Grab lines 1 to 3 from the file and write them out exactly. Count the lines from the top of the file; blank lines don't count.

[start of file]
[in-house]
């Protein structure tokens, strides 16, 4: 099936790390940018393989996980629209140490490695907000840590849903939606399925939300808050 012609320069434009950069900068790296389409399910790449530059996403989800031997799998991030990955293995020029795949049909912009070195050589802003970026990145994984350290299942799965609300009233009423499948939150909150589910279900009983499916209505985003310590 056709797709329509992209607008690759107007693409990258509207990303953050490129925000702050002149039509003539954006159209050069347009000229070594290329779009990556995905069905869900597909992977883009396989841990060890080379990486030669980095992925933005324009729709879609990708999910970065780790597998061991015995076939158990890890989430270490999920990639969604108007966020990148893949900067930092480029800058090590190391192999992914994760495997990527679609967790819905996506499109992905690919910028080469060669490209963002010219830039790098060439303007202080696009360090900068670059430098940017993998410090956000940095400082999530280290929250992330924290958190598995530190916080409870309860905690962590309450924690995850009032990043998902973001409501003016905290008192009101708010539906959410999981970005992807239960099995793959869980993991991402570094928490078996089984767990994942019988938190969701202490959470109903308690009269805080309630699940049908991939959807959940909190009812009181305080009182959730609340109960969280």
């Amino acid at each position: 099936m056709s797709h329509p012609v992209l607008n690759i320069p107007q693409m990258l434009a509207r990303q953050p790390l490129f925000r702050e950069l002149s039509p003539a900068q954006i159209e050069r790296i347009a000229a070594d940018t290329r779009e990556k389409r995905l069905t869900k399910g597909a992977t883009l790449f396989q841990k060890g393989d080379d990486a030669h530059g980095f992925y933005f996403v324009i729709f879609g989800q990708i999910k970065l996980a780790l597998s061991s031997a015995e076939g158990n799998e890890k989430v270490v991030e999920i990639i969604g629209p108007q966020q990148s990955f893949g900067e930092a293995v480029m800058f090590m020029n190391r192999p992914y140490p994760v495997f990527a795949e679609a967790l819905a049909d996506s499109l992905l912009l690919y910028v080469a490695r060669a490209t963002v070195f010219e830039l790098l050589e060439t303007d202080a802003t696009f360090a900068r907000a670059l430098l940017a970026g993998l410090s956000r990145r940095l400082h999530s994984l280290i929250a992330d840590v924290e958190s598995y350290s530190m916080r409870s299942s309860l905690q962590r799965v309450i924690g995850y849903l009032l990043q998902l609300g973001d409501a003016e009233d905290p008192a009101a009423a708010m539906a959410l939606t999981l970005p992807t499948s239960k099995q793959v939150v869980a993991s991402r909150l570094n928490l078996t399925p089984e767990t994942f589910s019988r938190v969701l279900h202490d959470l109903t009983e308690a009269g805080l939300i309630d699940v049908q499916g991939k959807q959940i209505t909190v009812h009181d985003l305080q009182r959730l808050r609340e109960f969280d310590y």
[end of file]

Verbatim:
[in-house]
């Protein structure tokens, strides 16, 4: 099936790390940018393989996980629209140490490695907000840590849903939606399925939300808050 012609320069434009950069900068790296389409399910790449530059996403989800031997799998991030990955293995020029795949049909912009070195050589802003970026990145994984350290299942799965609300009233009423499948939150909150589910279900009983499916209505985003310590 056709797709329509992209607008690759107007693409990258509207990303953050490129925000702050002149039509003539954006159209050069347009000229070594290329779009990556995905069905869900597909992977883009396989841990060890080379990486030669980095992925933005324009729709879609990708999910970065780790597998061991015995076939158990890890989430270490999920990639969604108007966020990148893949900067930092480029800058090590190391192999992914994760495997990527679609967790819905996506499109992905690919910028080469060669490209963002010219830039790098060439303007202080696009360090900068670059430098940017993998410090956000940095400082999530280290929250992330924290958190598995530190916080409870309860905690962590309450924690995850009032990043998902973001409501003016905290008192009101708010539906959410999981970005992807239960099995793959869980993991991402570094928490078996089984767990994942019988938190969701202490959470109903308690009269805080309630699940049908991939959807959940909190009812009181305080009182959730609340109960969280």
């Amino acid at each position: 099936m056709s797709h329509p012609v992209l607008n690759i320069p107007q693409m990258l434009a509207r990303q953050p790390l490129f925000r702050e950069l002149s039509p003539a900068q954006i159209e050069r790296i347009a000229a070594d940018t290329r779009e990556k389409r995905l069905t869900k399910g597909a992977t883009l790449f396989q841990k060890g393989d080379d990486a030669h530059g980095f992925y933005f996403v324009i729709f879609g989800q990708i999910k970065l996980a780790l597998s061991s031997a015995e076939g158990n799998e890890k989430v270490v991030e999920i990639i969604g629209p108007q966020q990148s990955f893949g900067e930092a293995v480029m800058f090590m020029n190391r192999p992914y140490p994760v495997f990527a795949e679609a967790l819905a049909d996506s499109l992905l912009l690919y910028v080469a490695r060669a490209t963002v070195f010219e830039l790098l050589e060439t303007d202080a802003t696009f360090a900068r907000a670059l430098l940017a970026g993998l410090s956000r990145r940095l400082h999530s994984l280290i929250a992330d840590v924290e958190s598995y350290s530190m916080r409870s299942s309860l905690q962590r799965v309450i924690g995850y849903l009032l990043q998902l609300g973001d409501a003016e009233d905290p008192a009101a009423a708010m539906a959410l939606t999981l970005p992807t499948s239960k099995q793959v939150v869980a993991s991402r909150l570094n928490l078996t399925p089984e767990t994942f589910s019988r938190v969701l279900h202490d959470l109903t009983e308690a009269g805080l939300i309630d699940v049908q499916g991939k959807q959940i209505t909190v009812h009181d985003l305080q009182r959730l808050r609340e109960f969280d310590y």